The success story of Paul and Barry Ryan, therefore, is a different one. They know how to enjoy the wealth they are acquiring for themselves; how to enjoy themselves to the full when they are working and when they are playing.
But the swingers are singers too. And this, their first album, showcases twin vocal talents that will surprise a lot of people. Paul and Barry did not find it difficult to cause a sensation with their stage appearances and the cynics could say that this had something to do with their instant fame. However, these handful of songs must prove to be one and all that the Ryan’s justify their high placing on pop ladder of success.
Dedicated to their music they spend hours perfecting each track and the results prove a genuine understanding of their work. They have come a long way since they made their first British stage appearance at a ballroom in Crawley. Tours, a major pantomime, concert appearances all over the world. Into a short space of time they have crammed a lot of show business experience. It shows in the way they handle this album.
As we said, the swingers are singers too.
THE BUFFOONS – ”My World Fell Down” / ”Tomorrow Is Another Day” (Imperial IH 744) September 1967
Despite their horrendous name The Buffoons were actually no real life buffoons and if their version of ”My World Fell Down” is anything to go by, could actually sing perfect harmonies.
The Netherlands were never noted for producing harmony groups so I was more that intrigued when I saw this disc for sale on a list a month ago. I was buying other records but decided to add a few cheapies to my order, this being one of those cheapies.
”My World Fell Down” was originally recorded by The Ivy League then again by Sagittarius in America. The Buffoons version is every bit as good as those other two. Digging a little deeper I’ve noted that they released numerous singles and a couple of albums in Holland. Maybe their recordings from 1967 – 1969 are worth tracking down.
Both sides of this disc were produced by David Paramor who worked with Simon Dupree & The Big Sound, The Gods and The Nocturnes. Perhaps The Buffoons travelled to London for the sessions.
Maarten Assink (drums)
Gerard van Tongeren (guitar)
Hylke ter Heide (vocals)
Eilert van Tongeren (lead guitar)
Bob Luiten (bass)
Bjinse de Groot (vocals)
TWICE AS MUCH – ”Crystal Ball” / ”Why Can’t They All Go And Leave Me Alone” (Columbia C 23512) August 1967
Twice As Much were English songwriting duo David Skinner and Andrew Rose who were signed to Immediate Records by Andrew ”Loog” Oldham after impressing him at an audition. Their first single, a Rolling Stones song, ”Sittin’ On A Fence” became a decent sized hit in Britain during mid 1966 but the singles that followed didn’t really do much.
”Crystal Ball” was their final single as a duo and as you can see came housed in a fab picture sleeve in Germany on the Columbia label. It was August 1967 by the time it was released over there. The B-Side ”Why Can’t They All Go And Leave Me Alone” is the highlight. A dramatic and intense piece of orchestral rock tinged with psychedelia and made memorable by the duo’s perfect harmonies.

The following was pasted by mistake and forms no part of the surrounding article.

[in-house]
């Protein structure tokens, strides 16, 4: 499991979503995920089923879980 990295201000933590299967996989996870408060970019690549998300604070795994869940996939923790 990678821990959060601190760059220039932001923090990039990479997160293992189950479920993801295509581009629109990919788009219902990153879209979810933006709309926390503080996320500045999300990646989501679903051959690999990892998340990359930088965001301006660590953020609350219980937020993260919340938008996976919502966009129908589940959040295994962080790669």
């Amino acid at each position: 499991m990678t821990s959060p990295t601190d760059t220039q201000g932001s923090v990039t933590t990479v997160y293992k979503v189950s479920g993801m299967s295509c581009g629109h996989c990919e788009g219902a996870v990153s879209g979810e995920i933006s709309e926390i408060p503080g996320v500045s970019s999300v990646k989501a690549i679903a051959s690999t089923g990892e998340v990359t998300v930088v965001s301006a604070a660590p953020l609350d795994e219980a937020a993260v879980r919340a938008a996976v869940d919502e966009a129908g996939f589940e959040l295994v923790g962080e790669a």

It’s interesting to note that Twice As Much wrote songs for other Immediate artists including Chris Farlowe, P.P. Arnold and Del Shannon. During the 70s David Skinner played keyboards for Roxy Music.
ST. LOUIS UNION – ”English Tea” (alternative version) 1966
St. Louis Union were a short lived mod group from the mid ’60s. They had a hit with a tame version of The Beatles ballad ”Girl”, however, on another level is their fab (mostly) instrumental ”English Tea” housed to the brim with soulful vocals, way-out hammond with lashings of fuzz….. killer!
This version was never released but St Louis Union performed it on 1966 British film ”The Ghost Goes Gear” and contains much more fuzz guitar. The single version, on the back of April 1966 single ”Behind The Door” uses saxophone.
Find it on ”Mod Meeting” Volume 1
The lead singer Tony Cassidy was my Uncle. In later years he would become quite agitated if he heard himself singing anything from the Union. He became a headmaster at a leading Cheshire girls grammar school & past away from cancer a few years ago
PETER JAY & the JAYWALKERS – ’Before The Beginning’ / ’Solitaire’ (Piccadilly 7N.35259) August 1965
I’m still in a killer instrumental mode and ’Before The Beginning’ by Peter Jay & The Jaywalkers is where it’s at….such a fabulous backbeat that hints at the happenin’ beat sound which would become a whole lot more freakier in 1966.
They were quite a popular 60s instrumental group with many of their singles produced by Joe Meek. A recent CD on Cherry Red showcases their many singles. ‘Big Boy’ Pete Miller was a member of the Jaywalkers.
This 45 on Piccadilly is a valuable collector’s items among the mod fraternity.
RONNIE BURNS – ”Coalman” / ”All The Kings Horses” (Spin EK-1578) January 1967
Turntable spin of the day is this fab pop 45 by Australian Ronnie Burns. ”Coalman” was written by the Gibb brothers (Bee Gees) and I’ve read that they provided backing vocals on this early 1967 Beatles inspired beat.
According to the liners on the Raven release ”Five by Four” ”Coalman” and his next hit ”Exit Stage Right” were actually Bee Gees tracks with Barry’s voice taken off. The originals can be found on the ”Birth Of Brilliance” album from the early 70s.
Ronnie Burns turns in a great vocal performance, just right for the sound which reminds me of ”Revolver’ period Beatles psychedelia…. should have made the ending last longer Ronnie, would have made a better trip…